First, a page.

Patent application title: Security System with Automatic Alarm
Troy Gonsalves (Waterloo, CA)
Geoffrey Vanderkooy (Waterloo, CA)
Philip Thomas (Waterloo, CA)
Robert Young (Kitchener, CA)
IPC8 Class: AG08B2102FI
Class name: With particular coupling link radio including personal portable device
Publication date: 2013-04-18
Patent application number: 20130093587
An automatic alarm system is described that is triggered by the lack of
event at one or more portable remote unit(s). The system includes an
electromagnetic interface from a plurality of portable units to a central
command and monitoring element. This automatic triggering of an alarm
condition adds security to the users of the system since it is not always
feasible to explicitly trigger an alarm when in danger.
1. A method for providing automatic alarm signals comprising: a. at least
one watchdog timer(s), b. at least one initiation mechanism which starts
said watchdog timer(s), c. at least one reset mechanism to reset said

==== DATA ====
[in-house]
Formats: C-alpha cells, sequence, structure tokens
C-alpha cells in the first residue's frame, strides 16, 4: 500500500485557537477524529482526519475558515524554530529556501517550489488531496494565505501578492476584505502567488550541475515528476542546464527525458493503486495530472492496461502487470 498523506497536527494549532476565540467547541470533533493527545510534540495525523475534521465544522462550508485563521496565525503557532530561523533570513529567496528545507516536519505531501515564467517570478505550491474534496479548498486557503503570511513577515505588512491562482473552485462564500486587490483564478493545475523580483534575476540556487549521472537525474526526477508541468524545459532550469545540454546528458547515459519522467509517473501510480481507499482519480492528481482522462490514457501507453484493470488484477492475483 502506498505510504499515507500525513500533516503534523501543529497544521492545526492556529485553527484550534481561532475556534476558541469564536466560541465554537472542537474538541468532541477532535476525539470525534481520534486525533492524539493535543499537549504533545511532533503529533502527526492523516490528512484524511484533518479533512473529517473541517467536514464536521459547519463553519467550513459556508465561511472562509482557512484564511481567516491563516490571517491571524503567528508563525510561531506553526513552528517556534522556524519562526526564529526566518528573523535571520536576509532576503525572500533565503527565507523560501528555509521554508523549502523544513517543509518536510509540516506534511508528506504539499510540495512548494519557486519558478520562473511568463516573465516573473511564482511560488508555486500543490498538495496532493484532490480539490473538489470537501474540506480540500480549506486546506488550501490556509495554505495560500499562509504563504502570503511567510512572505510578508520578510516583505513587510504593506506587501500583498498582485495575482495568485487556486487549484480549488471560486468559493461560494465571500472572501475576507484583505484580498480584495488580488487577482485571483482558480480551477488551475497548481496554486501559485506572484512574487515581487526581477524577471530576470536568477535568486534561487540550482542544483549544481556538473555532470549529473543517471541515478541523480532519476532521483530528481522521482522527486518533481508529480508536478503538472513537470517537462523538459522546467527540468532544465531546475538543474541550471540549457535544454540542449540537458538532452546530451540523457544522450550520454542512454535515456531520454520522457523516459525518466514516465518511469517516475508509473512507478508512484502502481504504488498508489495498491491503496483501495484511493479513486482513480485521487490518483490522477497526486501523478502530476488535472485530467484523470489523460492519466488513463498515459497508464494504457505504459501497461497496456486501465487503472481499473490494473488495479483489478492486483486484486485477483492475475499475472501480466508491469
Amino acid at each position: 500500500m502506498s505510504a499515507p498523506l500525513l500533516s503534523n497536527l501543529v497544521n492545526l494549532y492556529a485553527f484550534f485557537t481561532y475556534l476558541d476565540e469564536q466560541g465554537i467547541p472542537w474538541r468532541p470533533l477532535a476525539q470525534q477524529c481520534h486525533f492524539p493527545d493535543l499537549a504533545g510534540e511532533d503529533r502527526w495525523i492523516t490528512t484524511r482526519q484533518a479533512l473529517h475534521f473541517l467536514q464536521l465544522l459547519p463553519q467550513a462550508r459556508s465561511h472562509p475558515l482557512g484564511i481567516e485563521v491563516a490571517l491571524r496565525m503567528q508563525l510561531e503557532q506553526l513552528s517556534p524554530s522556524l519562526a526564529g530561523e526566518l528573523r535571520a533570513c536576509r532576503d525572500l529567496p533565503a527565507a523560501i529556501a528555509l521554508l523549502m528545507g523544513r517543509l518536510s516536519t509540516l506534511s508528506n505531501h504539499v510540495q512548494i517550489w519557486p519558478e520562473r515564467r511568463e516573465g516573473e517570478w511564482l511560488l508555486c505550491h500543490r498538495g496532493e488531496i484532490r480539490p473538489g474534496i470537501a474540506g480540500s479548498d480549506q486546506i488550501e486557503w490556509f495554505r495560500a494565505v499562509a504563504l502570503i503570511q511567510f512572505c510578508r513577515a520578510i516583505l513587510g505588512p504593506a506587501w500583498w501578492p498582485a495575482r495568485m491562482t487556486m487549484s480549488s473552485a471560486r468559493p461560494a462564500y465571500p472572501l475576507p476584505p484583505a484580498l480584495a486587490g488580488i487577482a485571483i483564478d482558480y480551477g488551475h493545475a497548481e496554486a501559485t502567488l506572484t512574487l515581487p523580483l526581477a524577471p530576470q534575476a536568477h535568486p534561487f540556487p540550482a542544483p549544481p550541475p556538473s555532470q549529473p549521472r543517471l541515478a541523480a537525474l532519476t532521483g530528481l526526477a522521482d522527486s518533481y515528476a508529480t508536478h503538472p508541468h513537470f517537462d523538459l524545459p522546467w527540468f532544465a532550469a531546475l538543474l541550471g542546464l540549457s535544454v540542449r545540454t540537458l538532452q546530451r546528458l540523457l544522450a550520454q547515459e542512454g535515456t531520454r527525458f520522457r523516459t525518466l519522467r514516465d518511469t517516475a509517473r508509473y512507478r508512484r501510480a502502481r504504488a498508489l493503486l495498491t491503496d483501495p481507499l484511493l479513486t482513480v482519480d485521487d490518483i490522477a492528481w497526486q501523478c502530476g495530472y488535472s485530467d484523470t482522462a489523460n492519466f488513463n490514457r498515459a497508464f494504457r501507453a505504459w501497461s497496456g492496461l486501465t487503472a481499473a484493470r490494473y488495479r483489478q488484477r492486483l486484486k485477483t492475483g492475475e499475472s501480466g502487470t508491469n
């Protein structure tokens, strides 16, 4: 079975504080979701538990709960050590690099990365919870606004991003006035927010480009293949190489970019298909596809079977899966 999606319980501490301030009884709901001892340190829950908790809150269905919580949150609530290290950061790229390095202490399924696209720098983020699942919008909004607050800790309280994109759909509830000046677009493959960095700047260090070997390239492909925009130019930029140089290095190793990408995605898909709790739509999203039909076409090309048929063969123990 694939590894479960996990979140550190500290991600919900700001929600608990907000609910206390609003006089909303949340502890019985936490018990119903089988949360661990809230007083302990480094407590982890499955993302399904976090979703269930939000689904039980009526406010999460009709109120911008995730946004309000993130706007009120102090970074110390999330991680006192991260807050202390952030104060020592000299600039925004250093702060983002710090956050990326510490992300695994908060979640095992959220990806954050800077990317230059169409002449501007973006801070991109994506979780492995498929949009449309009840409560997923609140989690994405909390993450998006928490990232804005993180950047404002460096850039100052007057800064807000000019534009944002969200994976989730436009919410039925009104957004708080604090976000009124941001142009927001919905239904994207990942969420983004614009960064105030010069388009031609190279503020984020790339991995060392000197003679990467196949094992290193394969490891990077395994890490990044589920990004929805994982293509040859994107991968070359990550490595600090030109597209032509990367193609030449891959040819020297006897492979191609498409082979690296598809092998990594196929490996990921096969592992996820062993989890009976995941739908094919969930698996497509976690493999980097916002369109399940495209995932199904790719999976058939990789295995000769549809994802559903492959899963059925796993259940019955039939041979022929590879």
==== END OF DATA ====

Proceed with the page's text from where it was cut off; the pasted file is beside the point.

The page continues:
watchdog timer(s), d. a watchdog timeout response, comprising at least a
wireless communication to an external entity, which is the action taken
when any of said watchdog timer(s) expire(s), e. a watchdog disable,
which disables at least one of said watchdog timer(s), whereby a lack of
response on the part of a user results in said watchdog timeout response
action occurring and a message being sent of the said alarm signal(s).
2. The method of claim 1, further including a user warning mechanism which acts after any of said watchdog timer(s) have expired and before said watchdog timeout response, whereby said user is warned of said impending watchdog timeout response and is given a predetermined time interval to reset said watchdog timer(s).